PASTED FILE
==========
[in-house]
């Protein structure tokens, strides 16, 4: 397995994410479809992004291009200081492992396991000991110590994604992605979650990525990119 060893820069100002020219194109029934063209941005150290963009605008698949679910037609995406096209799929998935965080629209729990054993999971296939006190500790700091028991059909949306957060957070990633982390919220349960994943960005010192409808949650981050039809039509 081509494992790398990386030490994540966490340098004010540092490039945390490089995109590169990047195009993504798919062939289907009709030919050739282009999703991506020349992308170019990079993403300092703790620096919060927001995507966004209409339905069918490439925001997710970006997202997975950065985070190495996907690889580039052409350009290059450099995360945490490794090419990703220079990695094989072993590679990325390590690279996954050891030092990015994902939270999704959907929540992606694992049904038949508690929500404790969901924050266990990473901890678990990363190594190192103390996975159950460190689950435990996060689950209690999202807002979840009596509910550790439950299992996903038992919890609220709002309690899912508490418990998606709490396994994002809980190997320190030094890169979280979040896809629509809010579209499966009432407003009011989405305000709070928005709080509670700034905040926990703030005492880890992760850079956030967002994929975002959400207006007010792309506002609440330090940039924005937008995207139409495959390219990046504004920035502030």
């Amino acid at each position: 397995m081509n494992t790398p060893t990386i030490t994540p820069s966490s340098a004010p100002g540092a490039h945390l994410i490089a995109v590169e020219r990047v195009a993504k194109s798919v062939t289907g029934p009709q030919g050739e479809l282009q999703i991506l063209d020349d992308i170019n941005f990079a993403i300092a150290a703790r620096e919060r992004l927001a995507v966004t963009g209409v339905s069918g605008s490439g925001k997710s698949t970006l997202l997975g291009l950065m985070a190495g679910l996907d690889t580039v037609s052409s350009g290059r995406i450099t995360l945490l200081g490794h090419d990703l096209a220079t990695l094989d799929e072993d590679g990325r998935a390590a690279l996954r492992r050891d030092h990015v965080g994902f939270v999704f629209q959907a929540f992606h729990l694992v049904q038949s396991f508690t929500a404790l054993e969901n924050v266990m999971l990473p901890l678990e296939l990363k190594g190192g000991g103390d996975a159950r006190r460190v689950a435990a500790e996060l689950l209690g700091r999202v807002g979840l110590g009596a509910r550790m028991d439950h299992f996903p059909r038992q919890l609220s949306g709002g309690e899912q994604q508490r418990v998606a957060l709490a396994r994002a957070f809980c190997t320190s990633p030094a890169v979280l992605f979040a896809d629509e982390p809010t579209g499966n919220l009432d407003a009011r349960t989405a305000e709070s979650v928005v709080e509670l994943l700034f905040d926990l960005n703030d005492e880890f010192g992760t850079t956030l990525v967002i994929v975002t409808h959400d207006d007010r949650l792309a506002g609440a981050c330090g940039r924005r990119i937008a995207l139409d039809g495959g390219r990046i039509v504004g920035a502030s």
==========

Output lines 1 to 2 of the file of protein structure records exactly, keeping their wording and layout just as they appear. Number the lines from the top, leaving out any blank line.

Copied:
[in-house]
């Protein structure tokens, strides 16, 4: 397995994410479809992004291009200081492992396991000991110590994604992605979650990525990119 060893820069100002020219194109029934063209941005150290963009605008698949679910037609995406096209799929998935965080629209729990054993999971296939006190500790700091028991059909949306957060957070990633982390919220349960994943960005010192409808949650981050039809039509 081509494992790398990386030490994540966490340098004010540092490039945390490089995109590169990047195009993504798919062939289907009709030919050739282009999703991506020349992308170019990079993403300092703790620096919060927001995507966004209409339905069918490439925001997710970006997202997975950065985070190495996907690889580039052409350009290059450099995360945490490794090419990703220079990695094989072993590679990325390590690279996954050891030092990015994902939270999704959907929540992606694992049904038949508690929500404790969901924050266990990473901890678990990363190594190192103390996975159950460190689950435990996060689950209690999202807002979840009596509910550790439950299992996903038992919890609220709002309690899912508490418990998606709490396994994002809980190997320190030094890169979280979040896809629509809010579209499966009432407003009011989405305000709070928005709080509670700034905040926990703030005492880890992760850079956030967002994929975002959400207006007010792309506002609440330090940039924005937008995207139409495959390219990046504004920035502030």